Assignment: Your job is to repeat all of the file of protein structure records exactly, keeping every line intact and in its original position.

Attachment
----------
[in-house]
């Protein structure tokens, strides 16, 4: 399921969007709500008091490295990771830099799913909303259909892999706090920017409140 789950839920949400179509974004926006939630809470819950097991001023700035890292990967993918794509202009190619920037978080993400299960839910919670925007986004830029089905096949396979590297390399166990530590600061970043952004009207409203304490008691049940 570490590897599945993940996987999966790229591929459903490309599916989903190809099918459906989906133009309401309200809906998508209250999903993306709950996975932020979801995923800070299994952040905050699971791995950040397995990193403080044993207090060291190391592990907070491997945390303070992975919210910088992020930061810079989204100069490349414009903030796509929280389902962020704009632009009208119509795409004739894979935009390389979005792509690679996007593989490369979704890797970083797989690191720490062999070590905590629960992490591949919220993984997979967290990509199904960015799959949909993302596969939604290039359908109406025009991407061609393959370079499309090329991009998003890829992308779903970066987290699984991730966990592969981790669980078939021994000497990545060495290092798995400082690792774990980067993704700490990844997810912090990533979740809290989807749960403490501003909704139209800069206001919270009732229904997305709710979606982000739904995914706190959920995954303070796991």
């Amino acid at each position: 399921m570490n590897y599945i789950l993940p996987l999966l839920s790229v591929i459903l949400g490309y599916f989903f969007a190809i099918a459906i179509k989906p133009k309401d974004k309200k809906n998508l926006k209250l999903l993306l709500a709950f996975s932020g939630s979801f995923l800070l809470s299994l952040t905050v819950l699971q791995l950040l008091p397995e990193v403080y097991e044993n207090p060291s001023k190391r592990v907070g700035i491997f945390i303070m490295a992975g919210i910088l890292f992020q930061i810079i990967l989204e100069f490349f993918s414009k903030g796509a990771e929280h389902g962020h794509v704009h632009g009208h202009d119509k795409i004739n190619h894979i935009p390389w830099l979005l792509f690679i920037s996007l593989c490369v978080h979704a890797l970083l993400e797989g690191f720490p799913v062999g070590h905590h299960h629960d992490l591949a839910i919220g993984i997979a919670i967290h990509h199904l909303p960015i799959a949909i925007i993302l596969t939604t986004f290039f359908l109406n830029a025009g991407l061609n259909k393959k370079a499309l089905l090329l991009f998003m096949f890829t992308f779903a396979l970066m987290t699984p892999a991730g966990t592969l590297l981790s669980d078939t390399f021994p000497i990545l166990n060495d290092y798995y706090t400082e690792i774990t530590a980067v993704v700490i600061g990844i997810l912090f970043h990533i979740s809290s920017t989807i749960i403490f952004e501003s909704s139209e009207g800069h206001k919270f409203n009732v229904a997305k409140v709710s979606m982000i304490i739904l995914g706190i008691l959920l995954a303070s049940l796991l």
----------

[in-house]
């Protein structure tokens, strides 16, 4: 399921969007709500008091490295990771830099799913909303259909892999706090920017409140 789950839920949400179509974004926006939630809470819950097991001023700035890292990967993918794509202009190619920037978080993400299960839910919670925007986004830029089905096949396979590297390399166990530590600061970043952004009207409203304490008691049940 570490590897599945993940996987999966790229591929459903490309599916989903190809099918459906989906133009309401309200809906998508209250999903993306709950996975932020979801995923800070299994952040905050699971791995950040397995990193403080044993207090060291190391592990907070491997945390303070992975919210910088992020930061810079989204100069490349414009903030796509929280389902962020704009632009009208119509795409004739894979935009390389979005792509690679996007593989490369979704890797970083797989690191720490062999070590905590629960992490591949919220993984997979967290990509199904960015799959949909993302596969939604290039359908109406025009991407061609393959370079499309090329991009998003890829992308779903970066987290699984991730966990592969981790669980078939021994000497990545060495290092798995400082690792774990980067993704700490990844997810912090990533979740809290989807749960403490501003909704139209800069206001919270009732229904997305709710979606982000739904995914706190959920995954303070796991």
């Amino acid at each position: 399921m570490n590897y599945i789950l993940p996987l999966l839920s790229v591929i459903l949400g490309y599916f989903f969007a190809i099918a459906i179509k989906p133009k309401d974004k309200k809906n998508l926006k209250l999903l993306l709500a709950f996975s932020g939630s979801f995923l800070l809470s299994l952040t905050v819950l699971q791995l950040l008091p397995e990193v403080y097991e044993n207090p060291s001023k190391r592990v907070g700035i491997f945390i303070m490295a992975g919210i910088l890292f992020q930061i810079i990967l989204e100069f490349f993918s414009k903030g796509a990771e929280h389902g962020h794509v704009h632009g009208h202009d119509k795409i004739n190619h894979i935009p390389w830099l979005l792509f690679i920037s996007l593989c490369v978080h979704a890797l970083l993400e797989g690191f720490p799913v062999g070590h905590h299960h629960d992490l591949a839910i919220g993984i997979a919670i967290h990509h199904l909303p960015i799959a949909i925007i993302l596969t939604t986004f290039f359908l109406n830029a025009g991407l061609n259909k393959k370079a499309l089905l090329l991009f998003m096949f890829t992308f779903a396979l970066m987290t699984p892999a991730g966990t592969l590297l981790s669980d078939t390399f021994p000497i990545l166990n060495d290092y798995y706090t400082e690792i774990t530590a980067v993704v700490i600061g990844i997810l912090f970043h990533i979740s809290s920017t989807i749960i403490f952004e501003s909704s139209e009207g800069h206001k919270f409203n009732v229904a997305k409140v709710s979606m982000i304490i739904l995914g706190i008691l959920l995954a303070s049940l796991l």